Prisoners of Reason

PrisonersofReason

 

In 2011 when I began my PhD studies at Australia’s Monash University, Dr Andy Butfoy and I had a conversation about John Nash Jr, Thomas Schelling, the RAND think tank, and game theory. I had also recently re-watched the Adam Curtis documentary The Trap (2007) on how Nash’s insights influenced corporate negotiators and labour unions.

 

My first task for Andy was to reconstruct the history and prehistory of strategic culture theory-building, I soon found the parallel work of Jack Snyder, Colin S. Gray, and Ken Booth for RAND, the Hudson Institute, and US war colleges. It became clear that Nash and Schelling’s game theory was a rival research program to strategic culture and also to rational choice theory which Snyder adopted in later research.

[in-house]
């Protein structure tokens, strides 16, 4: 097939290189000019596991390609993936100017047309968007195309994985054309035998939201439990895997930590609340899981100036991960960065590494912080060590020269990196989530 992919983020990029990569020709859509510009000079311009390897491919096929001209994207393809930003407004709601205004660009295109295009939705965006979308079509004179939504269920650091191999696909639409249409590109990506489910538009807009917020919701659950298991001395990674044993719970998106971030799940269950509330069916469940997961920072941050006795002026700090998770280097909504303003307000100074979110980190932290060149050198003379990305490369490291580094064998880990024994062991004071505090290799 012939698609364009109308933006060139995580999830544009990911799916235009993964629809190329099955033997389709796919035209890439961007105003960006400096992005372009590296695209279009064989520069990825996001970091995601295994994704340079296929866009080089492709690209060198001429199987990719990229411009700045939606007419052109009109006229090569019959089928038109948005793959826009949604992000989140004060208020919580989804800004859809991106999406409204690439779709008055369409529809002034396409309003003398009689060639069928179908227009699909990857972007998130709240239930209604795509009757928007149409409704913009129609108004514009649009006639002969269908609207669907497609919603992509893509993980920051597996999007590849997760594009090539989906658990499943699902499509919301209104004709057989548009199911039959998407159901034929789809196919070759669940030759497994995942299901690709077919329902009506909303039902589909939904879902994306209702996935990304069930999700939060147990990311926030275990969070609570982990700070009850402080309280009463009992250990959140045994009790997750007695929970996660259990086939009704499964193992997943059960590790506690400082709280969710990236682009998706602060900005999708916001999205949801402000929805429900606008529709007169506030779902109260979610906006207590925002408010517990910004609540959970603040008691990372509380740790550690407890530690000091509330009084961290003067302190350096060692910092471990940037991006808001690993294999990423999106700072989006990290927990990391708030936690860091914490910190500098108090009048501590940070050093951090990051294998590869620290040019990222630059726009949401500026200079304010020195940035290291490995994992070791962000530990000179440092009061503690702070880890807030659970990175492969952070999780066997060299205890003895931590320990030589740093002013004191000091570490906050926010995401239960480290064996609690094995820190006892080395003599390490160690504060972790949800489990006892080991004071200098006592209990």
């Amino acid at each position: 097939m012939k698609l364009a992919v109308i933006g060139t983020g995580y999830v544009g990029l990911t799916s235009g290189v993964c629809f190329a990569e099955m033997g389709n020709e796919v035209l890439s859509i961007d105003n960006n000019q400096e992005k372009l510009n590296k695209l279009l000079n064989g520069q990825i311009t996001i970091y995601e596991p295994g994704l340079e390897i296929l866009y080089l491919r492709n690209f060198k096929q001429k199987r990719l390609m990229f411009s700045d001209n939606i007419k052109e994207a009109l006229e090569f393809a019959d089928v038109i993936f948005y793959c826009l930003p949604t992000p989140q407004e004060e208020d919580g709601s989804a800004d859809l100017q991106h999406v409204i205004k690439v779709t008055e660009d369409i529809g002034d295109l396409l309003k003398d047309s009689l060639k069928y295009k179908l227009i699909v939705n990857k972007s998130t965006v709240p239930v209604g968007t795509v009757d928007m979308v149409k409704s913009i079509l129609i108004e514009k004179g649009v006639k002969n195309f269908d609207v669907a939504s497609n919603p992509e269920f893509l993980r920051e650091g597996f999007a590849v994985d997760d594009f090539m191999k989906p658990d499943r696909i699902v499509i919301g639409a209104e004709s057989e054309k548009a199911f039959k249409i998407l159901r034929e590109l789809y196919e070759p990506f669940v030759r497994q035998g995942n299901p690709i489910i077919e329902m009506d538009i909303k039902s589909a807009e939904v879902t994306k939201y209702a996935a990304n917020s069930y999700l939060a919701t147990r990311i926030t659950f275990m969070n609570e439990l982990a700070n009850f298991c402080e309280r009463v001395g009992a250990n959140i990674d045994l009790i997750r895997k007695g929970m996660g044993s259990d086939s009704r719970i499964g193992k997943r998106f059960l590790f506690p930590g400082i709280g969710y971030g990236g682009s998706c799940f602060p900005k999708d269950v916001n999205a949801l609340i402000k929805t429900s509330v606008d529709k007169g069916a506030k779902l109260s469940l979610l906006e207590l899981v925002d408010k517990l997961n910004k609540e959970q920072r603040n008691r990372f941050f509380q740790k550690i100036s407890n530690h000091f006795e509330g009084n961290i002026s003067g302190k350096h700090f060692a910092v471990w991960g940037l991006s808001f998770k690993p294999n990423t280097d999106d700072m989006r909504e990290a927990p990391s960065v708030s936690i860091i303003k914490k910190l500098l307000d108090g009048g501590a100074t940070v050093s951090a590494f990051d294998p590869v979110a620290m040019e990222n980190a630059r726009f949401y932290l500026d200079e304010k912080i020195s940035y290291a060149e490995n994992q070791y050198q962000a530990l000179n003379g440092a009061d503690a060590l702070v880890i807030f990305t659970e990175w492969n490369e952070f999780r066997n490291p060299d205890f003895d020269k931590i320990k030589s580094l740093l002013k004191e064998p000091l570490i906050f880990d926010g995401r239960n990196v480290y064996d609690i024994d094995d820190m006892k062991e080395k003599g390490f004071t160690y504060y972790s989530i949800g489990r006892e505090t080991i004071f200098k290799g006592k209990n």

Now, MIT’s S.M. Amadae has given us Prisoners of Reason: Game Theory and the Neoliberal Economy (Cambridge: Cambridge University Press, 2016) – a well documented history of how game theory’s emphasis on strategic rationality influenced research and policymaking in nuclear strategy, economics, sociobiology, and the environment.

 

Amadae contends – as Curtis also did in The Trap – that noncooperative game theory and coercive bargaining gave economic and political elites the leverage to dominate others. The result is a highly competitive society in which brinkmanship and rentier extraction outflanks more cooperative solutions: winner-takes-all.

 

I’ll likely cite Amadae in Chapter 1 of my thesis.

Roy Christopher’s Summer Reading List 2015 + Bonus Material

I have some book suggestions in Disinformation alumnus Roy Christopher’s Summer Reading List 2015.